Saskatoon

Don Atchison, mayor of Saskatoon, says city 'eons ahead of Winnipeg'

Saskatoon Mayor Don Atchison says the city has made tremendous strides battling racism but says it can still be a painful reality at the street level.

Comments come after Maclean's Magazine article naming Winnipeg as most racist city in country

Saskatoon Mayor Don Atchison talked racism at Studio YXE this morning. (CBC)

The good news, says Saskatoon Mayor Don Atchison, is that the city is not as racist as Winnipeg.

"I think we're eons ahead of where they are in Winnipeg," he said in an interview with Saskatoon Morning host, Leisha Grebinski.

"We're trying to address the situation and we admit that we're not perfect, and that we want to make a difference here."

Maclean's claimed that Manitoba and Saskatchewan have the highest levels of racism in the country. It labelled Winnipeg the country's most racist city.

Atchison pointed to the strong local economy and evolving institutional attitudes as two reasons why the city is having success.

He said the city has strong ties with the Saskatoon Tribal Council and local First Nations. He also said that Saskatoon has worked hard to fairly advance treaty land entitlement claims, and actively participated in the Truth and Reconciliation hearings.

"The more successful we become in our community, the more accepting we will be of everyone," he said.

Profiling still a reality

But not everyone is so positive.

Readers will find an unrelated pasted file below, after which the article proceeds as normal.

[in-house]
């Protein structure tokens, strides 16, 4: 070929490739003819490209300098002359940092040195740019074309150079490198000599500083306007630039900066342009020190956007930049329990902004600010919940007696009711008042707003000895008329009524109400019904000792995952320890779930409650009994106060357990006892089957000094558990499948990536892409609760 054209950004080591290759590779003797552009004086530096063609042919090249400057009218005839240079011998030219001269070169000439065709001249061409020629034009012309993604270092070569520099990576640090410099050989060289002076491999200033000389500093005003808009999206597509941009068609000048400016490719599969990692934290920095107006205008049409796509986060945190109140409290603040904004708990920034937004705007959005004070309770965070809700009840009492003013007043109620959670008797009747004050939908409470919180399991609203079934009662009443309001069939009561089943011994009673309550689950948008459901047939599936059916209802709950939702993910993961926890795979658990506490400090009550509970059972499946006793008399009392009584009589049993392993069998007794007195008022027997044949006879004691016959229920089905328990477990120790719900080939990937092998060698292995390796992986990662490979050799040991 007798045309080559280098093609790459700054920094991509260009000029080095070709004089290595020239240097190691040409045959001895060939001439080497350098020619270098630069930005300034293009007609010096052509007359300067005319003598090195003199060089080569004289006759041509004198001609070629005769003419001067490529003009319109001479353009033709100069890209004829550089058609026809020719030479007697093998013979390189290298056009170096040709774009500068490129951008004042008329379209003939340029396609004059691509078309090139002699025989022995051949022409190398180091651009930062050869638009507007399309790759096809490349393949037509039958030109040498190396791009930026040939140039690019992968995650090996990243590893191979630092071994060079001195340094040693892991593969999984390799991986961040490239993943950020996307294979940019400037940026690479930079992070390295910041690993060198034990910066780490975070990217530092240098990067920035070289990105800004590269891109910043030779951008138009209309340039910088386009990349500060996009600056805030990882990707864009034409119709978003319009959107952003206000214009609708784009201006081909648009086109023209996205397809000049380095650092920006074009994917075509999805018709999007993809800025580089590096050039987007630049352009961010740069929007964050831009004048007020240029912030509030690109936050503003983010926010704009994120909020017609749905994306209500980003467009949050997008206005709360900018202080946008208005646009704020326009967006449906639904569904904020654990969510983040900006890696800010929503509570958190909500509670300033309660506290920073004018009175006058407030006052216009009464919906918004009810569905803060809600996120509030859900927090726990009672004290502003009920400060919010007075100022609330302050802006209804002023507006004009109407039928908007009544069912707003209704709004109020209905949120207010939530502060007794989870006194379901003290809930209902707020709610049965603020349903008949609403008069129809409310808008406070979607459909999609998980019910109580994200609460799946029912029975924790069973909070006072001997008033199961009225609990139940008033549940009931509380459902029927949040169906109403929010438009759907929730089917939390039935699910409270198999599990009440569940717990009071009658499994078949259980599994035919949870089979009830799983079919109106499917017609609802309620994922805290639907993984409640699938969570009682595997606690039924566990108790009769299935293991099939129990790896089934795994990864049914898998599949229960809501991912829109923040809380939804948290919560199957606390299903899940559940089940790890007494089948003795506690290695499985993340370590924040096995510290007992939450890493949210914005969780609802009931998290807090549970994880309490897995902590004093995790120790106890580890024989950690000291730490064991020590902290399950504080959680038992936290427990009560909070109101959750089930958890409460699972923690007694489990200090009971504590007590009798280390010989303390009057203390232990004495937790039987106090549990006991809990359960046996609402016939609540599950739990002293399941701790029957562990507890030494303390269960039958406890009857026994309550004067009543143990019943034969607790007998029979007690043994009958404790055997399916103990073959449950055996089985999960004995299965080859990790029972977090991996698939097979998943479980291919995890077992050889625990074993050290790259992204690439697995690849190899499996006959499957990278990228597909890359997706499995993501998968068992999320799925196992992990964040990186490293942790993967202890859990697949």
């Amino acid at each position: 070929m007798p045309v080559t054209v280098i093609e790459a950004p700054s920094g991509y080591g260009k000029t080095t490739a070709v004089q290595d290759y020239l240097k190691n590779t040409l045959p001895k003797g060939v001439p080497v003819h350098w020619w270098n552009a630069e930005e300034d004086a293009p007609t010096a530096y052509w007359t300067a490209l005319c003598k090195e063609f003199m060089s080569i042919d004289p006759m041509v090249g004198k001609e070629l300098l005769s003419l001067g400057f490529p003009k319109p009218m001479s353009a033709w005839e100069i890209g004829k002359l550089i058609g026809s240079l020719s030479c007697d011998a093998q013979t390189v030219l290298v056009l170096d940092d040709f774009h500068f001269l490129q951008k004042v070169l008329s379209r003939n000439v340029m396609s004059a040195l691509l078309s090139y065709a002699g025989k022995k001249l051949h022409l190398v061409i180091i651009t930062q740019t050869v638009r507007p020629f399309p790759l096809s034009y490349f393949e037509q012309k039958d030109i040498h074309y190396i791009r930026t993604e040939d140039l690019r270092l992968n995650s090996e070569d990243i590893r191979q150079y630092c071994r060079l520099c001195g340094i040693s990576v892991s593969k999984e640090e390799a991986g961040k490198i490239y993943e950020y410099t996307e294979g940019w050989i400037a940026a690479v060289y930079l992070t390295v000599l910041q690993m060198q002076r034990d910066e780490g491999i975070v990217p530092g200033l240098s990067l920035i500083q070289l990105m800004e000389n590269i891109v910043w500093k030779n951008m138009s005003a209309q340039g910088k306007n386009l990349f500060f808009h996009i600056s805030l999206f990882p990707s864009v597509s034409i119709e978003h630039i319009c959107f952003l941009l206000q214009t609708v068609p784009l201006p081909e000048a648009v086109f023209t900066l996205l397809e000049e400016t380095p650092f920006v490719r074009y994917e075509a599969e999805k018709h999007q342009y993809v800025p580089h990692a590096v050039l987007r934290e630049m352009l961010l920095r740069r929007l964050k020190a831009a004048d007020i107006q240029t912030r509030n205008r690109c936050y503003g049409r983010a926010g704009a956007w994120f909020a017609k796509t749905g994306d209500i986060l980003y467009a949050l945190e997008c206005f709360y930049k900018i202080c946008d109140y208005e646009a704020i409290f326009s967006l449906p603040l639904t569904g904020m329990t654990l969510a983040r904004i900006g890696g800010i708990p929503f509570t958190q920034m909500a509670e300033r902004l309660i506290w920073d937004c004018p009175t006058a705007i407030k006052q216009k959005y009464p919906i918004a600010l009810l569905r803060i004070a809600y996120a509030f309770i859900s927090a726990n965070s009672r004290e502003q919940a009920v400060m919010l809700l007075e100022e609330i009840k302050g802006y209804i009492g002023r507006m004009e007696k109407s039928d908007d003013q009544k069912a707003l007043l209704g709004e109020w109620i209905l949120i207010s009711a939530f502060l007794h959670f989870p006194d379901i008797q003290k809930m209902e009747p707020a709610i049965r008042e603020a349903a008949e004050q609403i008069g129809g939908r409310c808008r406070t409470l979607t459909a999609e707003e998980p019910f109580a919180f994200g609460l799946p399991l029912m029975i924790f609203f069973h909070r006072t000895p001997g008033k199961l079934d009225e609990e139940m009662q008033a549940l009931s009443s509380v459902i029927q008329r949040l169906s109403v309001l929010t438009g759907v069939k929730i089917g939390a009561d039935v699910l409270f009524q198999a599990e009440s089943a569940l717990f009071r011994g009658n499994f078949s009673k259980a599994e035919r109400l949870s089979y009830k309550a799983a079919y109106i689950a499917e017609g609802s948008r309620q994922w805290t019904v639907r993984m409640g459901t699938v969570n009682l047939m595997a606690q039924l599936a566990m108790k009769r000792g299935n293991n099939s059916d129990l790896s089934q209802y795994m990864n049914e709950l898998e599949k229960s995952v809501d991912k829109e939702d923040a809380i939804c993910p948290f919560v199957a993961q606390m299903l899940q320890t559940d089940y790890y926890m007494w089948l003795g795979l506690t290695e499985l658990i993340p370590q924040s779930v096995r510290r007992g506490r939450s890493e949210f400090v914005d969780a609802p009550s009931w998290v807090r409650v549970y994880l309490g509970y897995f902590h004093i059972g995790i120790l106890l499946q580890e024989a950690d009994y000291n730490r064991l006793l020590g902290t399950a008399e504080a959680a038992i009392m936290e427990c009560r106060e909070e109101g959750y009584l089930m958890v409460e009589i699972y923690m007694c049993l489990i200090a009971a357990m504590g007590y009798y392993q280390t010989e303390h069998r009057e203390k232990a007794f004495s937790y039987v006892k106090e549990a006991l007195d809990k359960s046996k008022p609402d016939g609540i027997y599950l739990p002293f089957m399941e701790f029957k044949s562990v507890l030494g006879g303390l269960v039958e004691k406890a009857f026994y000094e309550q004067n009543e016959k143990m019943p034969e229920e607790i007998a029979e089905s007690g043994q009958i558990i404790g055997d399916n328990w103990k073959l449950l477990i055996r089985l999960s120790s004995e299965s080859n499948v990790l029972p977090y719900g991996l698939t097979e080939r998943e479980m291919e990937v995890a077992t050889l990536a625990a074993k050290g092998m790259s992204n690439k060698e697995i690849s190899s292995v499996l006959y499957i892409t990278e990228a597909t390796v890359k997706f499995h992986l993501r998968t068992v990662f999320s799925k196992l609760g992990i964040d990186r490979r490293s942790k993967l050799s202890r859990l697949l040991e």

'You can tell that they don't see who I am.-- Cece  Baptiste 

Cece Baptiste is a local Cree woman who described her experiences of racism.

It happens when she goes into some stores, she said.

"You can tell that they don't see who I am, and they see this brown person who is walking in and right away they assume I'm poor or in a bad way," she said.

"It's hard to talk about."

Atchison does not argue with Baptiste's personal experience.

"It's unfortunate that some people wish to judge a book by its cover," he said.

"It's continually working on the different mindsets, and educating people more and more."


 

Comments

To encourage thoughtful and respectful conversations, first and last names will appear with each submission to CBC/Radio-Canada's online communities (except in children and youth-oriented communities). Pseudonyms will no longer be permitted.

By submitting a comment, you accept that CBC has the right to reproduce and publish that comment in whole or in part, in any manner CBC chooses. Please note that CBC does not endorse the opinions expressed in comments. Comments on this story are moderated according to our Submission Guidelines. Comments are welcome while open. We reserve the right to close comments at any time.